Why Millennials are super savers

Millennials are saving more than any other age group, and Americans as a whole are saving more than they have in the past, according to a new study.

Andre Penner/AP/File
A woman uses her cell phone in São Paulo, Brazil (Dec. 17, 2015). Contrary to popular belief, Millennials are saving more and spending less than any other age group.

Add another to the long list of stereotypes about Millennials: they're responsible with their cash.

According to a study released Monday by Bankrate.com, Millennials are saving more than any other age group. The Bankrate survey indicates that 62 percent of Millennials will save more than 5 percent of their income this year, an increase from 42 percent in 2015. And 29 percent of Millennials are saving more than 10 percent of their income, up from 22 percent last year. 

"The findings are consistent with what we see in other surveys - Millennials, or adults age 35 and under, are not the consumers that their predecessor generations have been,” Bankrate.com chief financial analyst Greg McBride explains in an interview with The Christian Science Monitor.

Not only are Millennials saving more, but they also reported better financial health than other groups in the survey, conducted by Princeton Data Source on Bankrate’s behalf with a sample of 1,000 adults in the continental United States. Half of the interviews were conducted by landline, and the other half were conducted via cell phone, including about 300 people who didn’t have a landline.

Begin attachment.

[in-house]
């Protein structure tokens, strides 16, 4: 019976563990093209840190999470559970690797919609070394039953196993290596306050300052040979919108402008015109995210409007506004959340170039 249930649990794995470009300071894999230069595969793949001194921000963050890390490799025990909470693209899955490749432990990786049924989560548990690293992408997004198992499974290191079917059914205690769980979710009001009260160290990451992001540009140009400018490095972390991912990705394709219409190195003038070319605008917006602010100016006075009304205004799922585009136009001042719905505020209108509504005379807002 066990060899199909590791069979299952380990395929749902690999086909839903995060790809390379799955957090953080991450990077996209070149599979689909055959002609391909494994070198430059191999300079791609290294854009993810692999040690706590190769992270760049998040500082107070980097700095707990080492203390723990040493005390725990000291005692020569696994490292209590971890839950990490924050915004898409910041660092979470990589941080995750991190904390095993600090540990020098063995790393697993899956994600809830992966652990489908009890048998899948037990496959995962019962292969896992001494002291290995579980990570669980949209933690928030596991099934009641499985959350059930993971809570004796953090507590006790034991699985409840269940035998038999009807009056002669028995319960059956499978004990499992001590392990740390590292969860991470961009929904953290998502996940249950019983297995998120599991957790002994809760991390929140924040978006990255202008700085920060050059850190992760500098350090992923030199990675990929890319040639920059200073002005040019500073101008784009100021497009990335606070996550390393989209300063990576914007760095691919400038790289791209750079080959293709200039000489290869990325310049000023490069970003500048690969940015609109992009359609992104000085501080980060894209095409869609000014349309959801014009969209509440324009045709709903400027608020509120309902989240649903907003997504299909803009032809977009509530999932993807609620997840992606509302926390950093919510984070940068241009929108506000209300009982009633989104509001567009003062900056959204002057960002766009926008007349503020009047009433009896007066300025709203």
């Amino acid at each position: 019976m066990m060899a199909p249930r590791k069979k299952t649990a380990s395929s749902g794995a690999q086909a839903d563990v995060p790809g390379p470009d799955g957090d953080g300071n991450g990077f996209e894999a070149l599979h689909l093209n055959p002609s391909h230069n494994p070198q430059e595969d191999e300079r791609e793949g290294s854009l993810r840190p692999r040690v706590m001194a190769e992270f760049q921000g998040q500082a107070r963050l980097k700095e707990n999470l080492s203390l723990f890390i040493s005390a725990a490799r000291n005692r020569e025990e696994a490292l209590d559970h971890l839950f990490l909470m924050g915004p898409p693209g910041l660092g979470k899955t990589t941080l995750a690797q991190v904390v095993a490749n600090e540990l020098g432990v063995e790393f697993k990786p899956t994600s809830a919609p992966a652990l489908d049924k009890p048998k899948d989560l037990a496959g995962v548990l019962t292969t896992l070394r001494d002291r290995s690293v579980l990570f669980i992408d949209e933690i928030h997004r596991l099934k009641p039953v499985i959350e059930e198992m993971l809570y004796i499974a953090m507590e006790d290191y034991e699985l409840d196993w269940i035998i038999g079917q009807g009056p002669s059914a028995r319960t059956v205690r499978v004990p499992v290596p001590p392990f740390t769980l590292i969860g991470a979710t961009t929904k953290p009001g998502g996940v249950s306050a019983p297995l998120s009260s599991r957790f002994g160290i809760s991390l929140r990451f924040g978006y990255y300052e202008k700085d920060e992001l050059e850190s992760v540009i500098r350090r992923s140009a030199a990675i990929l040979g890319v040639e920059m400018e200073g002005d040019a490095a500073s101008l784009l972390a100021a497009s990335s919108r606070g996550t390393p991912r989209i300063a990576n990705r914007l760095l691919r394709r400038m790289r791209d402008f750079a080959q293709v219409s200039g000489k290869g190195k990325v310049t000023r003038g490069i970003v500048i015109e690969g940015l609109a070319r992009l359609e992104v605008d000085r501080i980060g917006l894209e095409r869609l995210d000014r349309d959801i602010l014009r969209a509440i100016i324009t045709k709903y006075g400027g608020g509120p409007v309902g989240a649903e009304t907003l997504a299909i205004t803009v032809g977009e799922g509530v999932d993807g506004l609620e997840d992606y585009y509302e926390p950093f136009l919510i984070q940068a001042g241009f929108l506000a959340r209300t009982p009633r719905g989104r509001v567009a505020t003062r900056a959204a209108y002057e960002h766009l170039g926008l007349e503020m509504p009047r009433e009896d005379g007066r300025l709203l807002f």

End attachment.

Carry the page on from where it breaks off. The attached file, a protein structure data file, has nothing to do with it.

Despite having come of age during the Great Recession, today Millennials are feeling more confident about their savings, debt levels, and overall financial well-being than in years prior. Mr. McBride tells The Monitor that the financial crisis  that kicked into high gear eight years ago has had a significant impact on Millennials' financial patterns. 

“[They have] greater hesitancy towards incurring debt, less of a consumption focus, and a greater inclination towards saving. The other thing at play is that Millennials recognize that their retirement savings burden is going to be on their shoulders... more so than for previous generations, because of Social Security and longer lifespans," McBride says. 

Still, Millennials aren't the only ones examining budgets and tightening their wallets. Across the board, many Americans are choosing to put away more of their income in savings. Overall, the percentage  of Americans who say that they’re saving more than 10 percent of their income has jumped from 24 to 28 percent this year - a trend seen at every income level. Twenty-seven percent of Americans who make between $30,000 and $50,000 annually are putting away more than 10 percent of their income in savings, as are 24 percent of those earning between $50,000 and $75,000 per year.

The Bankrate study comes as data on the whole indicates that consumers are still reining in spending several years after the end of the Great Recession. Despite modest wage and salary increases this year, and low fuel prices, consumer spending continues to be extremely sluggish. The economy grew at an annual rate of just 0.7 percent during the final three months of 2015, and has barely picked up since then. Consumer spending, which accounts for over two-thirds of all economic activity, edged up by a modest 0.2 percent in February when adjusted for inflation. Consumer spending rose just 0.1 percent for the third straight month in February, according to new data released Monday by the Commerce Department.     

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